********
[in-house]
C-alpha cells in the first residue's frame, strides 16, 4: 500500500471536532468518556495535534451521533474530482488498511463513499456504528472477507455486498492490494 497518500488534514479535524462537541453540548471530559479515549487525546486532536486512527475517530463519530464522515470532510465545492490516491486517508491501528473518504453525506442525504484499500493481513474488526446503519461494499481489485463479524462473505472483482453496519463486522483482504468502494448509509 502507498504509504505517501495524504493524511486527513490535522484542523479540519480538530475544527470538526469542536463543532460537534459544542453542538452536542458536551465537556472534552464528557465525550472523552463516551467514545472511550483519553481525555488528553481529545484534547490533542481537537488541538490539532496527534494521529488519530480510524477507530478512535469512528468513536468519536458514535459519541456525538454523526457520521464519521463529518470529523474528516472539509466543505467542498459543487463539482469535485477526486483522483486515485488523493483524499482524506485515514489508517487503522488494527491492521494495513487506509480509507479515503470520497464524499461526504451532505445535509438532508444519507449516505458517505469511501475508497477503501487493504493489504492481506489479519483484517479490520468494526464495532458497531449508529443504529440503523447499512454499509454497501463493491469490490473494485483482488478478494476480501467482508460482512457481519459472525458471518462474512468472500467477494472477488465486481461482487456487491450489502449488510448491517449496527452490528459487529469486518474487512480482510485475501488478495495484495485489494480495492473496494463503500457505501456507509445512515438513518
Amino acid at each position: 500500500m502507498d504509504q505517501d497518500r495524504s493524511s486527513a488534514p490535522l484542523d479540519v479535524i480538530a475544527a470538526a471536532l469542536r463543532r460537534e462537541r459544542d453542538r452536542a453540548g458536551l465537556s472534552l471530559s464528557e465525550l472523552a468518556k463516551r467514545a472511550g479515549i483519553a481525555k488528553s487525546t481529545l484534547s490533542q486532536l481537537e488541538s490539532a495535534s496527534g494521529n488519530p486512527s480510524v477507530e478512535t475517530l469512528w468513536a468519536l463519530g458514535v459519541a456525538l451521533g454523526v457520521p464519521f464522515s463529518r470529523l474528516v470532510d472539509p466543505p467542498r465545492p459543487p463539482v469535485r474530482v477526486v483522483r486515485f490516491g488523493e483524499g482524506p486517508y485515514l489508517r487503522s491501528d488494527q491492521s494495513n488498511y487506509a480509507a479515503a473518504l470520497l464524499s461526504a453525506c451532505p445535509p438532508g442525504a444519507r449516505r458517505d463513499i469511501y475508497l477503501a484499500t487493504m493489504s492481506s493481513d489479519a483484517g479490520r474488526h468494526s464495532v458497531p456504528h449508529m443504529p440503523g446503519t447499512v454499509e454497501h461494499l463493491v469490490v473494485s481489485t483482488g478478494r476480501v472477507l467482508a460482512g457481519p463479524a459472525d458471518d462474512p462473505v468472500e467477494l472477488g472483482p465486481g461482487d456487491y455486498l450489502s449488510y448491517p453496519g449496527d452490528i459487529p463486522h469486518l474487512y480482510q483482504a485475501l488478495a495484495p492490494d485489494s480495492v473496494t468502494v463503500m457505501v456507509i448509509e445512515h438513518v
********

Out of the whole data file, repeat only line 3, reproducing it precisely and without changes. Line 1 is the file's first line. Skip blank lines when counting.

Amino acid at each position: 500500500m502507498d504509504q505517501d497518500r495524504s493524511s486527513a488534514p490535522l484542523d479540519v479535524i480538530a475544527a470538526a471536532l469542536r463543532r460537534e462537541r459544542d453542538r452536542a453540548g458536551l465537556s472534552l471530559s464528557e465525550l472523552a468518556k463516551r467514545a472511550g479515549i483519553a481525555k488528553s487525546t481529545l484534547s490533542q486532536l481537537e488541538s490539532a495535534s496527534g494521529n488519530p486512527s480510524v477507530e478512535t475517530l469512528w468513536a468519536l463519530g458514535v459519541a456525538l451521533g454523526v457520521p464519521f464522515s463529518r470529523l474528516v470532510d472539509p466543505p467542498r465545492p459543487p463539482v469535485r474530482v477526486v483522483r486515485f490516491g488523493e483524499g482524506p486517508y485515514l489508517r487503522s491501528d488494527q491492521s494495513n488498511y487506509a480509507a479515503a473518504l470520497l464524499s461526504a453525506c451532505p445535509p438532508g442525504a444519507r449516505r458517505d463513499i469511501y475508497l477503501a484499500t487493504m493489504s492481506s493481513d489479519a483484517g479490520r474488526h468494526s464495532v458497531p456504528h449508529m443504529p440503523g446503519t447499512v454499509e454497501h461494499l463493491v469490490v473494485s481489485t483482488g478478494r476480501v472477507l467482508a460482512g457481519p463479524a459472525d458471518d462474512p462473505v468472500e467477494l472477488g472483482p465486481g461482487d456487491y455486498l450489502s449488510y448491517p453496519g449496527d452490528i459487529p463486522h469486518l474487512y480482510q483482504a485475501l488478495a495484495p492490494d485489494s480495492v473496494t468502494v463503500m457505501v456507509i448509509e445512515h438513518v